For years, used railroad and ocean steel shipping containers have been stacked and stored in scrap and salvage yards throughout the country. According to the World Shipping Council, at any one time, there are over four million shipping containers in use throughout the world.
The latest trend to hit the world of architecture is the steel shipping container home. Is it the magic bullet for inexpensive, quick, and easy-to-build housing?
In the past couple of years, several architects have come to the realization that cargo containers are nearly indestructible. They’re hurricane-proof, fire-proof, flood-proof, and they’re cheap. And used ones can be bought on average from $1500 to $2000. Some of these containers even come insulated.
Many have traveled the world many times on cargo ships during all severe types on weather without serious damage. Not only are these containers beneficial for their permanence, their easy transportability is a strong asset for those ascribing to a more portable (i.e. nomadic) lifestyle.
In the past, these containers have been used for temporary military housing. The current architectural usage of shipping containers has been for permanent housing. These projects are primarily being built in California, where some counties allow shipping container construction used for housing. Note that there are also some California cities, such as Rancho Palos Verdes, that have specific laws prohibiting shipping container construction.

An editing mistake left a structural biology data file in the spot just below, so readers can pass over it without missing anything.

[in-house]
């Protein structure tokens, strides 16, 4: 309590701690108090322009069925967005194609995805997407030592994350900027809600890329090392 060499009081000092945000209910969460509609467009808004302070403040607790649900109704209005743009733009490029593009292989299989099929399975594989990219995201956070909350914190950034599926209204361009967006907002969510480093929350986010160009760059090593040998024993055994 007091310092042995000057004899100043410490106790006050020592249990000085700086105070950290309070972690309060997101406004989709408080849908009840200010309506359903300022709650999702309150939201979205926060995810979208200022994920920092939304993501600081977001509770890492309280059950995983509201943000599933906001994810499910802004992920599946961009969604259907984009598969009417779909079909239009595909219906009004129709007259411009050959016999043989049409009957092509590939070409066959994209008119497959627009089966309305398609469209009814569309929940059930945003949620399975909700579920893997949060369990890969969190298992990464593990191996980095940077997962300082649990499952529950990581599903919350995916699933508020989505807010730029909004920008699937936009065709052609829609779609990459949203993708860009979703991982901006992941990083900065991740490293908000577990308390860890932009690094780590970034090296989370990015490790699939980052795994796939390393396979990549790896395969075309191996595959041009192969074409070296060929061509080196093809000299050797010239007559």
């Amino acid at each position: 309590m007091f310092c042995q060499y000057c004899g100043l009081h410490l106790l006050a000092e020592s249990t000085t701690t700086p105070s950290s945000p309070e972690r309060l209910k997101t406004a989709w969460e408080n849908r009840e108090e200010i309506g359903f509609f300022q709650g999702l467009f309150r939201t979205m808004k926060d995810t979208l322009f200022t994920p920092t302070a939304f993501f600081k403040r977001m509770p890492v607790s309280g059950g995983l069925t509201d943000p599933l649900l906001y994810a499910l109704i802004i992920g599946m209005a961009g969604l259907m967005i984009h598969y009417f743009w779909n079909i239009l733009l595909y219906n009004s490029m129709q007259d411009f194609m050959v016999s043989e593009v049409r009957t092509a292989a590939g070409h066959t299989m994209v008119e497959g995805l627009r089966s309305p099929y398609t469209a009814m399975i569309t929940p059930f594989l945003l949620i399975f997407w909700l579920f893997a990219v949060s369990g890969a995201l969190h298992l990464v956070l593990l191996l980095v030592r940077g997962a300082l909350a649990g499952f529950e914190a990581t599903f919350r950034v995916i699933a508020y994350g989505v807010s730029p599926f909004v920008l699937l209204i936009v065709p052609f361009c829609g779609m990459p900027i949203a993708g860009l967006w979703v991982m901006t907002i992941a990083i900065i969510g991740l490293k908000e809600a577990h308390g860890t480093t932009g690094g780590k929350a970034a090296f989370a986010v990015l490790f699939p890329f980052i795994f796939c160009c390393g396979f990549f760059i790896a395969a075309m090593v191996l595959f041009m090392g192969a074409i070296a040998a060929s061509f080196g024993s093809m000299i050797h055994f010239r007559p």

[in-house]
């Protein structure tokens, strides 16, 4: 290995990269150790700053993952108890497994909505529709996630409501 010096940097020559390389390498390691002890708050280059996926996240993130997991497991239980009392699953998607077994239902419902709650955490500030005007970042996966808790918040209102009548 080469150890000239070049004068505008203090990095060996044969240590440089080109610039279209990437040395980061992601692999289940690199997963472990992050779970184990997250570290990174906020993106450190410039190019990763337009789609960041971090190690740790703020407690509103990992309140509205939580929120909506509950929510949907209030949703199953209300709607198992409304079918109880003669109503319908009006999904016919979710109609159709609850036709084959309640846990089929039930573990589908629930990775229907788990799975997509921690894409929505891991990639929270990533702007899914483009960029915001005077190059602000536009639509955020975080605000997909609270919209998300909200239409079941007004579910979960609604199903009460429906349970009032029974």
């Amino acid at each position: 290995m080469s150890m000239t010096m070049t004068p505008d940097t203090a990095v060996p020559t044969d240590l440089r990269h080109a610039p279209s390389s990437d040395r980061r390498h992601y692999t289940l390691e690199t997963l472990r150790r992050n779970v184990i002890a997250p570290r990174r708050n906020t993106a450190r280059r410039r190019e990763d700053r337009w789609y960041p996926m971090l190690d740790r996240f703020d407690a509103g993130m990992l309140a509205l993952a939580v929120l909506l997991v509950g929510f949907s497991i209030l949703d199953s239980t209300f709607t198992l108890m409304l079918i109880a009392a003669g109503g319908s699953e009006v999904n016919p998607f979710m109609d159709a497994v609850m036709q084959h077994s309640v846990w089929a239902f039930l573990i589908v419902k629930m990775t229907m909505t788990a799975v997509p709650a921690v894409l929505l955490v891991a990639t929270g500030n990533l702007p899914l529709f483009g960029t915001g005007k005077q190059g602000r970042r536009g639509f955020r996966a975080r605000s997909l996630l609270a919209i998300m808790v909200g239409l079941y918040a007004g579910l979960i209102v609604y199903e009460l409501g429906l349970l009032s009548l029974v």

California architect Peter DeMaria’s house in Redondo Beach is made of eight shipping containers stacked two stories high. This project is the first to implement stacked shipping containers and is the first such a project approved under U.S. Uniform Building Code standards.
New Jersey architect Adam Kalkin has designed a cargo container easy-to-assemble kit house called “The Quik House.” One kit model includes skylights, mahogany sliding doors, and both a stainless steel kitchen and stainless steel fireplace hearth.
Kalkin is also currently working on a Quik House kit geared specifically for disaster relief. His workshop is on his former New Jersey high school’s campus. He’s also put together a “Quik Build Disaster Relief SWAT Team” consisting of engineers, architects, energy and water experts, and builders. Kalkin states that this team would be available to provide immediate emergency disaster housing around the world.
Steel shipping container housing can hardly be called a panacea to the world housing crisis because there are only a finite number of these containers available for construction recycling. The good news is that this finite number is in the thousands.